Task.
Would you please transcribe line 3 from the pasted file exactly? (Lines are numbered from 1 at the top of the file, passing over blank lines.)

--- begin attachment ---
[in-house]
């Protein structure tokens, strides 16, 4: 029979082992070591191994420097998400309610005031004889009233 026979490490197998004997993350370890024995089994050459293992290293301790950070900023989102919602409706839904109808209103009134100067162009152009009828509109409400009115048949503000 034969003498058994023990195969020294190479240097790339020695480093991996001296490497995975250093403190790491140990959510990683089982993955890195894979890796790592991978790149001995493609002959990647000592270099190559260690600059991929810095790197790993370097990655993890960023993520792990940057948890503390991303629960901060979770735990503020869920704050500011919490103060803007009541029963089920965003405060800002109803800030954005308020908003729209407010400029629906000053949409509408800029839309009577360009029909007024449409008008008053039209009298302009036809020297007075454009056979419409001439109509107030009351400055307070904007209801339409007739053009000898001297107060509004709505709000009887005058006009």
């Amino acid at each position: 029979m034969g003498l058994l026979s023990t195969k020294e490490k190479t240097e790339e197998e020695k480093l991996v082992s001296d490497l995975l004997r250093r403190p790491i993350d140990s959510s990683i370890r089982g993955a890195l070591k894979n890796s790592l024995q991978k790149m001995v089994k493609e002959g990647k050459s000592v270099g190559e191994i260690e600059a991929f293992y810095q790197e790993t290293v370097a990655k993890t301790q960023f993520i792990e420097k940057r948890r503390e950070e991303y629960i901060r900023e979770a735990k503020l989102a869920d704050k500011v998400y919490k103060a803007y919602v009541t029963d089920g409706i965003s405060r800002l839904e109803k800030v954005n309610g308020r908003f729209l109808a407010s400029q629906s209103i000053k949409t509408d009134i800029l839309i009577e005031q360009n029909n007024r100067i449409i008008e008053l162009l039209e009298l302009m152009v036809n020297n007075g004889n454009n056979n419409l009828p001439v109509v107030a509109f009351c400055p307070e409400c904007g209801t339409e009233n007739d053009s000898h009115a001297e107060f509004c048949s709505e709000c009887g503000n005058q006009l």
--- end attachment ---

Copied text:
């Amino acid at each position: 029979m034969g003498l058994l026979s023990t195969k020294e490490k190479t240097e790339e197998e020695k480093l991996v082992s001296d490497l995975l004997r250093r403190p790491i993350d140990s959510s990683i370890r089982g993955a890195l070591k894979n890796s790592l024995q991978k790149m001995v089994k493609e002959g990647k050459s000592v270099g190559e191994i260690e600059a991929f293992y810095q790197e790993t290293v370097a990655k993890t301790q960023f993520i792990e420097k940057r948890r503390e950070e991303y629960i901060r900023e979770a735990k503020l989102a869920d704050k500011v998400y919490k103060a803007y919602v009541t029963d089920g409706i965003s405060r800002l839904e109803k800030v954005n309610g308020r908003f729209l109808a407010s400029q629906s209103i000053k949409t509408d009134i800029l839309i009577e005031q360009n029909n007024r100067i449409i008008e008053l162009l039209e009298l302009m152009v036809n020297n007075g004889n454009n056979n419409l009828p001439v109509v107030a509109f009351c400055p307070e409400c904007g209801t339409e009233n007739d053009s000898h009115a001297e107060f509004c048949s709505e709000c009887g503000n005058q006009l």